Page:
Pfizer has a $2 billion deal with the U.S. government to supply as many as 600 million doses of the vaccine it is developing. Many of its competitors are in collaborations with public universities, or receive state funding. That raises an intensely ideological issue: Should a private company be free to set prices for a public good developed with government aid?

“We have to make a profit out of the first product,” Moderna chief executive Stephane Bancel told Yahoo Finance. “We have invested $2 billion of our shareholder capital since we started the company. We need to get a return.” But Moderna has also received some $955 million in government funding to finance its big test. According to the Financial Times, Moderna is planning to price its vaccine at $25-$30 per dose, significantly above the $19.50 at which Pfizer is selling each of 100 million doses to the U.S..

Meanwhile, AstraZeneca PLC says it will sell the vaccine it is developing with Oxford to European governments at no profit, while Johnson & Johnson says it will sell its vaccine at a “not-for-profit price” for emergency use.

The issue is already very political. Five pharma industry leaders have had to testify on their pricing plans before a committee of the U.S. House of Representatives, and Democratic-sponsored bills are in Congress to stop price gouging. They have some Republican support.

Representative Lloyd Doggett, a Texas Democrat who is sponsoring one such bill, told Politico that “a drug company’s claim that it’s providing a vaccine at cost should be viewed with the same skepticism as that by a used car salesperson.”

Once governments have bought the vaccine, should they require patients to pay for their own shots? Most people with money would happily pay much more than $30 to free themselves from the coronavirus. But in the many developed countries with nationalized health systems, the question doesn’t arise: taxpayers pay, and the vaccine is free for patients.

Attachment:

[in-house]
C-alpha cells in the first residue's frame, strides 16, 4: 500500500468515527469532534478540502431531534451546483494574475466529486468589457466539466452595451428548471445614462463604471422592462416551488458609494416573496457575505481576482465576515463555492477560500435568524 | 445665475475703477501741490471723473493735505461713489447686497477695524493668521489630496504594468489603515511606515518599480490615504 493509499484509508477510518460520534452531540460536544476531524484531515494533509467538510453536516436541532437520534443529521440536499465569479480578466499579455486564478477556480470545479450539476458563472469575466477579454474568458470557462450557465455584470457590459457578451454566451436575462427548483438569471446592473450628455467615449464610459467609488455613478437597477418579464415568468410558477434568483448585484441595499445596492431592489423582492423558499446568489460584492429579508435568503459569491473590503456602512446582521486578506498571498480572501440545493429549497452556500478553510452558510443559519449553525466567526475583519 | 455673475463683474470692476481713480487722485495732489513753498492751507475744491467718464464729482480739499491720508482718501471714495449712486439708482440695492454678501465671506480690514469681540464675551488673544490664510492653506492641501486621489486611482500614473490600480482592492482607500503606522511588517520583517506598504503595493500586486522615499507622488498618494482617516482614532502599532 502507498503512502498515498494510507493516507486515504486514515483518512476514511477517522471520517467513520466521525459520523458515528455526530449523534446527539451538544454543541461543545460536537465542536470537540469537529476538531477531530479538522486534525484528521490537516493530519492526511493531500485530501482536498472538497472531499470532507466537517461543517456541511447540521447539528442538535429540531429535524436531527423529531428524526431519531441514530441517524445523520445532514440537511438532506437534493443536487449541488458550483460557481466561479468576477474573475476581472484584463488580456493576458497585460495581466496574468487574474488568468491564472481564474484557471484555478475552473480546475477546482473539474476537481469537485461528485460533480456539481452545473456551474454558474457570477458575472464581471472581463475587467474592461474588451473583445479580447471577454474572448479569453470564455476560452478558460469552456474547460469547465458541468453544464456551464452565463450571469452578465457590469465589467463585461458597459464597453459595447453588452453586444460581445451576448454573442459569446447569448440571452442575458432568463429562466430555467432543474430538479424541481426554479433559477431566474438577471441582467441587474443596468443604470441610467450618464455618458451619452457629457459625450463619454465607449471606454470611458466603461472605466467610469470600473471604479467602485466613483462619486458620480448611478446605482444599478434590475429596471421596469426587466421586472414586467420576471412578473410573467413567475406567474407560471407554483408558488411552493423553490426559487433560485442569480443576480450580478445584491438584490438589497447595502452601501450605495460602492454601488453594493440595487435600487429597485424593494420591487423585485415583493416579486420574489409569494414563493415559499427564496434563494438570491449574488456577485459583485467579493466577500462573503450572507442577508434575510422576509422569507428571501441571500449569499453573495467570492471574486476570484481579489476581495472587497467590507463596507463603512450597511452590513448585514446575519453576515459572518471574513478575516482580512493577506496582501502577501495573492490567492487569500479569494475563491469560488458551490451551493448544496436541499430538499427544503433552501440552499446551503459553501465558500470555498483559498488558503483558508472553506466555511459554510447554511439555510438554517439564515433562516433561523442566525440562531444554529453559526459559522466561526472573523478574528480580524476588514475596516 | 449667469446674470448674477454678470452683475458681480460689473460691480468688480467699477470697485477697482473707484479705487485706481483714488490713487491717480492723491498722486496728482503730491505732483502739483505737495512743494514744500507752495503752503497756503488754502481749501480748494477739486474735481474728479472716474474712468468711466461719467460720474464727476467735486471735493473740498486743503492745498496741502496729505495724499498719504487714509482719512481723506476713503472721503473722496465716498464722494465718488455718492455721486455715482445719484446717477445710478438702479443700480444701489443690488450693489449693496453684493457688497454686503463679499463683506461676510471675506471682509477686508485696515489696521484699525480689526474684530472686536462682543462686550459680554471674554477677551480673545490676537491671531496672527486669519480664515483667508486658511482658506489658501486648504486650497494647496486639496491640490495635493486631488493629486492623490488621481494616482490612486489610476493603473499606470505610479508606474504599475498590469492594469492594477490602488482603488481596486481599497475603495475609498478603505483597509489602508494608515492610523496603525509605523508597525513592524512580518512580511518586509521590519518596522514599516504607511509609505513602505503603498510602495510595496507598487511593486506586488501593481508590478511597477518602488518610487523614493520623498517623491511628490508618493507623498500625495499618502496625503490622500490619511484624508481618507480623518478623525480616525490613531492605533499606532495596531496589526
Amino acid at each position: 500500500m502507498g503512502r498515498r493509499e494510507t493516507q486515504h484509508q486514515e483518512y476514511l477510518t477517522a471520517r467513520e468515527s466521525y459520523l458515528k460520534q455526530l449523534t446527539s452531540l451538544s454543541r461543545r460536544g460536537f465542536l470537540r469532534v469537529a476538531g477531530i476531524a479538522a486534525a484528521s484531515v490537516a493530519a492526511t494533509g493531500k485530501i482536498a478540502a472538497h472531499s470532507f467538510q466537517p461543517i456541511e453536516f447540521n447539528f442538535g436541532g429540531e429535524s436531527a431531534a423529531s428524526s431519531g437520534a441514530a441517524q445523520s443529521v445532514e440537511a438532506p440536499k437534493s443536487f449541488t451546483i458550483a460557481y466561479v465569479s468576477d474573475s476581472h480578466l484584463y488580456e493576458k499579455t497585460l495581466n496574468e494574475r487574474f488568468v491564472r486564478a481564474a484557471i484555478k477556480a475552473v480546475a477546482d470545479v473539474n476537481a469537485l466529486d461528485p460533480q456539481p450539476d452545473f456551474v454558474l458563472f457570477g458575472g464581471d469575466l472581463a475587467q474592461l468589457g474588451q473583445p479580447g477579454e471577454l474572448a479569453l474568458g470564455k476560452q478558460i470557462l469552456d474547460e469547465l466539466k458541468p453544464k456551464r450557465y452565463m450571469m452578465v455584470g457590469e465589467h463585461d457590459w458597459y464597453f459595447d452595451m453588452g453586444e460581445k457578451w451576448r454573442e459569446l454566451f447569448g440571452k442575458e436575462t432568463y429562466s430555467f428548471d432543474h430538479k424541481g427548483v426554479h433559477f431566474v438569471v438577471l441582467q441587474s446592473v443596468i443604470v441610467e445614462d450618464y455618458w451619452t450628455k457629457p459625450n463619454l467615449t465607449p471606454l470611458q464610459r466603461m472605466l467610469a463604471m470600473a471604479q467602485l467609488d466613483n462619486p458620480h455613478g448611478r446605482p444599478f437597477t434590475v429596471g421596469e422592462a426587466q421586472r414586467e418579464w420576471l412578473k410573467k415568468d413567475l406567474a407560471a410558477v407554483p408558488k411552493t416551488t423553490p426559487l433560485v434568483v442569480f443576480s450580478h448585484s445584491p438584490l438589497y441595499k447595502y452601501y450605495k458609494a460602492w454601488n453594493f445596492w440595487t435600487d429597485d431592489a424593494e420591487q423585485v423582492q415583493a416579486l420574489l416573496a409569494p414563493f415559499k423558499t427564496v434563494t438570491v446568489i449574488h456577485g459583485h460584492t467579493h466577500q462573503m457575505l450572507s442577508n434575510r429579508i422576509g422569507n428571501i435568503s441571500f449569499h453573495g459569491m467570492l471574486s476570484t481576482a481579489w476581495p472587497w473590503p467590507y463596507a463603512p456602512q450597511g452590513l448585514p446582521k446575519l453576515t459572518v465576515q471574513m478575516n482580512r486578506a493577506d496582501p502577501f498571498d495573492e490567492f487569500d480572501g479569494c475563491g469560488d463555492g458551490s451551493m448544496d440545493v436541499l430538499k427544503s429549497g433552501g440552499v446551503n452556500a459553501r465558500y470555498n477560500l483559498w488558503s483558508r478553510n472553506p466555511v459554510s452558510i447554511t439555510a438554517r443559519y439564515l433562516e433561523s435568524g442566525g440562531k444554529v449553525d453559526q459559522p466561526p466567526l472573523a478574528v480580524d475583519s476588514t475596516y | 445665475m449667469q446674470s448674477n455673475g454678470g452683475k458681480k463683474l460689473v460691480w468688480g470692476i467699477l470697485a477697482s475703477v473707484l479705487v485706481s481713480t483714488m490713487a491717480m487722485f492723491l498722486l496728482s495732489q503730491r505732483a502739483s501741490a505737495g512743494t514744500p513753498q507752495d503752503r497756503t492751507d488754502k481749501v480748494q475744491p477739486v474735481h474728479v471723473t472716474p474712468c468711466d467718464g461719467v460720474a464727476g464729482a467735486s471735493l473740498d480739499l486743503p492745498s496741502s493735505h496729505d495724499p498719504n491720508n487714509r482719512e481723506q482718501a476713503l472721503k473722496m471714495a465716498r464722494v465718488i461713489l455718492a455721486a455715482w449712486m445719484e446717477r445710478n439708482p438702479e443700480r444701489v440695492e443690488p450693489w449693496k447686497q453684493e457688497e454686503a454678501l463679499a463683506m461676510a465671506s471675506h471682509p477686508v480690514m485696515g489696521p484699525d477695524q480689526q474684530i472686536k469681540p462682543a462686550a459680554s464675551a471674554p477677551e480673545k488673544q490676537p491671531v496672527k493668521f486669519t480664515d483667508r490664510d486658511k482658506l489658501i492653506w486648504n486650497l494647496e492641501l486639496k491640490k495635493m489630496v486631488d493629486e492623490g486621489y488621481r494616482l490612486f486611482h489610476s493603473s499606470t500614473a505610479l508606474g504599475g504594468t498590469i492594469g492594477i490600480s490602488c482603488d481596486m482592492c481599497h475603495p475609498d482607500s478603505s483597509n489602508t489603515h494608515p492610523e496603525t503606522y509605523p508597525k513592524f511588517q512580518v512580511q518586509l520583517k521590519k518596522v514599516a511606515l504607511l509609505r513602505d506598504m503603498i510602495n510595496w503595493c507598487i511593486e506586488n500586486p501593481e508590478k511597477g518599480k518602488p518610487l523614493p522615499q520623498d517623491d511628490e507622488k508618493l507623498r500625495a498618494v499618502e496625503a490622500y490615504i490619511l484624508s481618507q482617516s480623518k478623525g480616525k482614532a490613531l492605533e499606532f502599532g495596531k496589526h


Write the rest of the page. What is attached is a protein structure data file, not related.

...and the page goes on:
The U.S., however, has a political issue on its hands. Senator Patty Murray, a Washington Democrat, now backs a bill to ensure that every American has a right to a free vaccine. Meanwhile, the deal with Pfizer will result in free immunizations. Having established the principle of taxpayer-paid vaccines, it could be hard to retreat.

These are issues decided within countries. When it comes to international cooperation, poorer countries complain about “vaccine nationalism.” In the U.K., Prime Minister Boris Johnson pulled out of the EU’s so-called Inclusive Vaccines Alliance in a move attacked for playing to his Brexit-friendly political base.

Wealthy countries have little incentive to collaborate with poor ones. Costa Rica led an effort with the World Health Organization to set up a new “Covid-19 Technology Access Pool” that would share research and then coordinate production – and also share the vaccine once it was ready.

But the list of countries that responded is telling. The U.S., China, Canada and Japan are all absent, while the only European countries to sign up have been Belgium, Luxembourg, the Netherlands and Norway. A group of much smaller developing nations has been left to build a collaboration — even though the virus knows no boundaries, and it is in all countries’ interest to stamp it out everywhere.